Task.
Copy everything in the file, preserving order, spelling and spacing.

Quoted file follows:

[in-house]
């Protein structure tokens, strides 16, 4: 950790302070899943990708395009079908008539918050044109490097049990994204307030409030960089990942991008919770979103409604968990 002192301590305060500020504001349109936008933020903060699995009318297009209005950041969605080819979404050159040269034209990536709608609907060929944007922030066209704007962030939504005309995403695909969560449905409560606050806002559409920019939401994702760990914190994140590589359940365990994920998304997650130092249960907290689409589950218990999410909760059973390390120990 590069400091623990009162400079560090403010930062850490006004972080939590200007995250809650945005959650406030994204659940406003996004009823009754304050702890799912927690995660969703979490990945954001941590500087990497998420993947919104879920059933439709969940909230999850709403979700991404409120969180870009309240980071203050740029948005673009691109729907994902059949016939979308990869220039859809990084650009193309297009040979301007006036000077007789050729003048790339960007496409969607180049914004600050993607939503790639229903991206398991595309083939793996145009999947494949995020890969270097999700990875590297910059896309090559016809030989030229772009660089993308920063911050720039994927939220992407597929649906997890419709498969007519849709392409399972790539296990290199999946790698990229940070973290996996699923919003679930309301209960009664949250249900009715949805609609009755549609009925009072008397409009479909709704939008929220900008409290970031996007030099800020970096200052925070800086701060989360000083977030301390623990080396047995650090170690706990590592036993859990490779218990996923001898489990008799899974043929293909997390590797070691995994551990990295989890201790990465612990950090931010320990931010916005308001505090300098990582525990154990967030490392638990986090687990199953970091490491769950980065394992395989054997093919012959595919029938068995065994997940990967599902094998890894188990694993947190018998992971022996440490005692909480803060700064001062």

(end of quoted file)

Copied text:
[in-house]
């Protein structure tokens, strides 16, 4: 950790302070899943990708395009079908008539918050044109490097049990994204307030409030960089990942991008919770979103409604968990 002192301590305060500020504001349109936008933020903060699995009318297009209005950041969605080819979404050159040269034209990536709608609907060929944007922030066209704007962030939504005309995403695909969560449905409560606050806002559409920019939401994702760990914190994140590589359940365990994920998304997650130092249960907290689409589950218990999410909760059973390390120990 590069400091623990009162400079560090403010930062850490006004972080939590200007995250809650945005959650406030994204659940406003996004009823009754304050702890799912927690995660969703979490990945954001941590500087990497998420993947919104879920059933439709969940909230999850709403979700991404409120969180870009309240980071203050740029948005673009691109729907994902059949016939979308990869220039859809990084650009193309297009040979301007006036000077007789050729003048790339960007496409969607180049914004600050993607939503790639229903991206398991595309083939793996145009999947494949995020890969270097999700990875590297910059896309090559016809030989030229772009660089993308920063911050720039994927939220992407597929649906997890419709498969007519849709392409399972790539296990290199999946790698990229940070973290996996699923919003679930309301209960009664949250249900009715949805609609009755549609009925009072008397409009479909709704939008929220900008409290970031996007030099800020970096200052925070800086701060989360000083977030301390623990080396047995650090170690706990590592036993859990490779218990996923001898489990008799899974043929293909997390590797070691995994551990990295989890201790990465612990950090931010320990931010916005308001505090300098990582525990154990967030490392638990986090687990199953970091490491769950980065394992395989054997093919012959595919029938068995065994997940990967599902094998890894188990694993947190018998992971022996440490005692909480803060700064001062």